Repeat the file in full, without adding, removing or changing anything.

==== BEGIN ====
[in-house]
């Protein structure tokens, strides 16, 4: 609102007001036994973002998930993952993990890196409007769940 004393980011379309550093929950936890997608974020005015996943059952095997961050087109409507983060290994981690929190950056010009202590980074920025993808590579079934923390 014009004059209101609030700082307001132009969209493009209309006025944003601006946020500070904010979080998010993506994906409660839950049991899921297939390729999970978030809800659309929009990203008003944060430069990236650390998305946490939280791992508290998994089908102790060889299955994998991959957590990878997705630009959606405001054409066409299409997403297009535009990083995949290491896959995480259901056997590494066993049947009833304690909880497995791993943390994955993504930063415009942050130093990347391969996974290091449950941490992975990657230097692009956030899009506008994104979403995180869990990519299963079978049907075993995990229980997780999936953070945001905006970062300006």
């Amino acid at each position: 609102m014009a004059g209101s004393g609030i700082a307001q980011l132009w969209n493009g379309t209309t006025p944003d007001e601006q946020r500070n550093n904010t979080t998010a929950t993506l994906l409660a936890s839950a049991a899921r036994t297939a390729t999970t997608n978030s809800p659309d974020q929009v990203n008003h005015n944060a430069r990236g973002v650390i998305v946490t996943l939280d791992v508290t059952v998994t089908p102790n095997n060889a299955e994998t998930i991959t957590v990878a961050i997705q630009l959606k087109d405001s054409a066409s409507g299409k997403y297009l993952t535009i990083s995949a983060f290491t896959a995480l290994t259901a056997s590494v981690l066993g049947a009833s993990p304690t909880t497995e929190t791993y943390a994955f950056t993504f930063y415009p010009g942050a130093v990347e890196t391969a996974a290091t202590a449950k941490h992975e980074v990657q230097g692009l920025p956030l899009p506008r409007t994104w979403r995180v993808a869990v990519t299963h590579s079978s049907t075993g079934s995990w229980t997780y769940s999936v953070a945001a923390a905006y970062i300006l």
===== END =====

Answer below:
[in-house]
């Protein structure tokens, strides 16, 4: 609102007001036994973002998930993952993990890196409007769940 004393980011379309550093929950936890997608974020005015996943059952095997961050087109409507983060290994981690929190950056010009202590980074920025993808590579079934923390 014009004059209101609030700082307001132009969209493009209309006025944003601006946020500070904010979080998010993506994906409660839950049991899921297939390729999970978030809800659309929009990203008003944060430069990236650390998305946490939280791992508290998994089908102790060889299955994998991959957590990878997705630009959606405001054409066409299409997403297009535009990083995949290491896959995480259901056997590494066993049947009833304690909880497995791993943390994955993504930063415009942050130093990347391969996974290091449950941490992975990657230097692009956030899009506008994104979403995180869990990519299963079978049907075993995990229980997780999936953070945001905006970062300006």
């Amino acid at each position: 609102m014009a004059g209101s004393g609030i700082a307001q980011l132009w969209n493009g379309t209309t006025p944003d007001e601006q946020r500070n550093n904010t979080t998010a929950t993506l994906l409660a936890s839950a049991a899921r036994t297939a390729t999970t997608n978030s809800p659309d974020q929009v990203n008003h005015n944060a430069r990236g973002v650390i998305v946490t996943l939280d791992v508290t059952v998994t089908p102790n095997n060889a299955e994998t998930i991959t957590v990878a961050i997705q630009l959606k087109d405001s054409a066409s409507g299409k997403y297009l993952t535009i990083s995949a983060f290491t896959a995480l290994t259901a056997s590494v981690l066993g049947a009833s993990p304690t909880t497995e929190t791993y943390a994955f950056t993504f930063y415009p010009g942050a130093v990347e890196t391969a996974a290091t202590a449950k941490h992975e980074v990657q230097g692009l920025p956030l899009p506008r409007t994104w979403r995180v993808a869990v990519t299963h590579s079978s049907t075993g079934s995990w229980t997780y769940s999936v953070a945001a923390a905006y970062i300006l």